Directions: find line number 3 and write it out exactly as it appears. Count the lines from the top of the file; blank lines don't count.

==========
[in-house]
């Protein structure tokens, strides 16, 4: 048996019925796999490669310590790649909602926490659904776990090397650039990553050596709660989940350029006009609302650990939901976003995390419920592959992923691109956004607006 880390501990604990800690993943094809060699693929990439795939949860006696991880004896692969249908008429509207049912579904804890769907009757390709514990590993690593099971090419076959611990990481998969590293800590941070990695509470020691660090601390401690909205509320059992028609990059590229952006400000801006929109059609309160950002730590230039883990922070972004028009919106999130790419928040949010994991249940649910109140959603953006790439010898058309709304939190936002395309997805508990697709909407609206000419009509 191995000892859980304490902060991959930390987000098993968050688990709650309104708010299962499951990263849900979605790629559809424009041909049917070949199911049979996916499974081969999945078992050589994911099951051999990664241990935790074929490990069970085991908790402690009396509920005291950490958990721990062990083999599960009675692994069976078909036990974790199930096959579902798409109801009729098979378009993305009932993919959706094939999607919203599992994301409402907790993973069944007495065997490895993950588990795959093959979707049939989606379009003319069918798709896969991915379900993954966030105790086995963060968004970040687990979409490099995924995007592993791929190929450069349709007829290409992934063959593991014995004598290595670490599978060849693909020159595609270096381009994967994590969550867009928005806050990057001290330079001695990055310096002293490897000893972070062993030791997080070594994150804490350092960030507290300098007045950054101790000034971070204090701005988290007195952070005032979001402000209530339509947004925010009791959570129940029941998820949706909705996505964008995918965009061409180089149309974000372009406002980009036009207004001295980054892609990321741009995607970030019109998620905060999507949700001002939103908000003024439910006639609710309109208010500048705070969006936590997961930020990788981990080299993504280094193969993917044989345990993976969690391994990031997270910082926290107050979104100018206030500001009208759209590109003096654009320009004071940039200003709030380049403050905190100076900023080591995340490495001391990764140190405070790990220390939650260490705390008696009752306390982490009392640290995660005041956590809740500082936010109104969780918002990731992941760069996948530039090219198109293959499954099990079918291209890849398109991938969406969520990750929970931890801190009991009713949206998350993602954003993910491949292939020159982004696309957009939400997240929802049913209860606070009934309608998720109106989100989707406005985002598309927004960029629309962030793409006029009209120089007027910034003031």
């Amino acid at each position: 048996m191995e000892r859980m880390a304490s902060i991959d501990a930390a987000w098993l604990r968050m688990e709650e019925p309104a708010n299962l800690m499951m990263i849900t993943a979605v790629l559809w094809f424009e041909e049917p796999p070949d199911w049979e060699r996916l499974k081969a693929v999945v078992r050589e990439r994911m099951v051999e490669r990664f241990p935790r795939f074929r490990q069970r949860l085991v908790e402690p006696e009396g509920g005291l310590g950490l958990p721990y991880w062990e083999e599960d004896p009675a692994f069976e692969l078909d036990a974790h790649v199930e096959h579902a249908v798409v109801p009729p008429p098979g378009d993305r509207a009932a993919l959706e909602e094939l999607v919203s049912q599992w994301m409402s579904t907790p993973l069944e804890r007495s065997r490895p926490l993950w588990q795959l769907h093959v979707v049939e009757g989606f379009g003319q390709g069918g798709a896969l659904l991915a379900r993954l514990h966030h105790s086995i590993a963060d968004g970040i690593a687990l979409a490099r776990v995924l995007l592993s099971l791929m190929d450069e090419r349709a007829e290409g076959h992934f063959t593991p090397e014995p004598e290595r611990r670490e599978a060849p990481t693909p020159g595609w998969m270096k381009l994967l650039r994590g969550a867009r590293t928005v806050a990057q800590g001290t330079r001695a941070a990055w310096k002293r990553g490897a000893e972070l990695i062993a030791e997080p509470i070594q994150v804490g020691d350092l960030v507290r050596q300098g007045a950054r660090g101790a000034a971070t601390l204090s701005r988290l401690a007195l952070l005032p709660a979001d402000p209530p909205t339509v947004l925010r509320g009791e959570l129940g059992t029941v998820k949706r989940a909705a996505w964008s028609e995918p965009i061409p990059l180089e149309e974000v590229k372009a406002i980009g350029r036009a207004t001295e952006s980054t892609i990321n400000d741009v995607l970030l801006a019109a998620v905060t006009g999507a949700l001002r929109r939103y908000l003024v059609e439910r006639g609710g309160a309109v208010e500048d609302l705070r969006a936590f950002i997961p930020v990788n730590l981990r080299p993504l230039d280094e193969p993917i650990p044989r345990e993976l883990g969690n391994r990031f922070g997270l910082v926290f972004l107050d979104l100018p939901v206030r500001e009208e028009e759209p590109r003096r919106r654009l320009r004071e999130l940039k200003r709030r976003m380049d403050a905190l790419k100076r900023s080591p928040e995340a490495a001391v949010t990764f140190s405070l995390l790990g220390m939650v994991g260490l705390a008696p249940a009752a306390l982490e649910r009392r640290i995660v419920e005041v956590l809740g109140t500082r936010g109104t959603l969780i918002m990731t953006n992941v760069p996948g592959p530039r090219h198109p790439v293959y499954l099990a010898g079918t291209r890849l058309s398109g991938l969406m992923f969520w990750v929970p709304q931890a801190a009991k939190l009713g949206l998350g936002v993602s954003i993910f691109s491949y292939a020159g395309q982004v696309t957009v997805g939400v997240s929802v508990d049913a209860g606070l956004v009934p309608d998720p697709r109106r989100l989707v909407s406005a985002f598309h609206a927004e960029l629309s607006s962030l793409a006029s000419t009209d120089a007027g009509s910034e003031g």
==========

């Amino acid at each position: 048996m191995e000892r859980m880390a304490s902060i991959d501990a930390a987000w098993l604990r968050m688990e709650e019925p309104a708010n299962l800690m499951m990263i849900t993943a979605v790629l559809w094809f424009e041909e049917p796999p070949d199911w049979e060699r996916l499974k081969a693929v999945v078992r050589e990439r994911m099951v051999e490669r990664f241990p935790r795939f074929r490990q069970r949860l085991v908790e402690p006696e009396g509920g005291l310590g950490l958990p721990y991880w062990e083999e599960d004896p009675a692994f069976e692969l078909d036990a974790h790649v199930e096959h579902a249908v798409v109801p009729p008429p098979g378009d993305r509207a009932a993919l959706e909602e094939l999607v919203s049912q599992w994301m409402s579904t907790p993973l069944e804890r007495s065997r490895p926490l993950w588990q795959l769907h093959v979707v049939e009757g989606f379009g003319q390709g069918g798709a896969l659904l991915a379900r993954l514990h966030h105790s086995i590993a963060d968004g970040i690593a687990l979409a490099r776990v995924l995007l592993s099971l791929m190929d450069e090419r349709a007829e290409g076959h992934f063959t593991p090397e014995p004598e290595r611990r670490e599978a060849p990481t693909p020159g595609w998969m270096k381009l994967l650039r994590g969550a867009r590293t928005v806050a990057q800590g001290t330079r001695a941070a990055w310096k002293r990553g490897a000893e972070l990695i062993a030791e997080p509470i070594q994150v804490g020691d350092l960030v507290r050596q300098g007045a950054r660090g101790a000034a971070t601390l204090s701005r988290l401690a007195l952070l005032p709660a979001d402000p209530p909205t339509v947004l925010r509320g009791e959570l129940g059992t029941v998820k949706r989940a909705a996505w964008s028609e995918p965009i061409p990059l180089e149309e974000v590229k372009a406002i980009g350029r036009a207004t001295e952006s980054t892609i990321n400000d741009v995607l970030l801006a019109a998620v905060t006009g999507a949700l001002r929109r939103y908000l003024v059609e439910r006639g609710g309160a309109v208010e500048d609302l705070r969006a936590f950002i997961p930020v990788n730590l981990r080299p993504l230039d280094e193969p993917i650990p044989r345990e993976l883990g969690n391994r990031f922070g997270l910082v926290f972004l107050d979104l100018p939901v206030r500001e009208e028009e759209p590109r003096r919106r654009l320009r004071e999130l940039k200003r709030r976003m380049d403050a905190l790419k100076r900023s080591p928040e995340a490495a001391v949010t990764f140190s405070l995390l790990g220390m939650v994991g260490l705390a008696p249940a009752a306390l982490e649910r009392r640290i995660v419920e005041v956590l809740g109140t500082r936010g109104t959603l969780i918002m990731t953006n992941v760069p996948g592959p530039r090219h198109p790439v293959y499954l099990a010898g079918t291209r890849l058309s398109g991938l969406m992923f969520w990750v929970p709304q931890a801190a009991k939190l009713g949206l998350g936002v993602s954003i993910f691109s491949y292939a020159g395309q982004v696309t957009v997805g939400v997240s929802v508990d049913a209860g606070l956004v009934p309608d998720p697709r109106r989100l989707v909407s406005a985002f598309h609206a927004e960029l629309s607006s962030l793409a006029s000419t009209d120089a007027g009509s910034e003031g």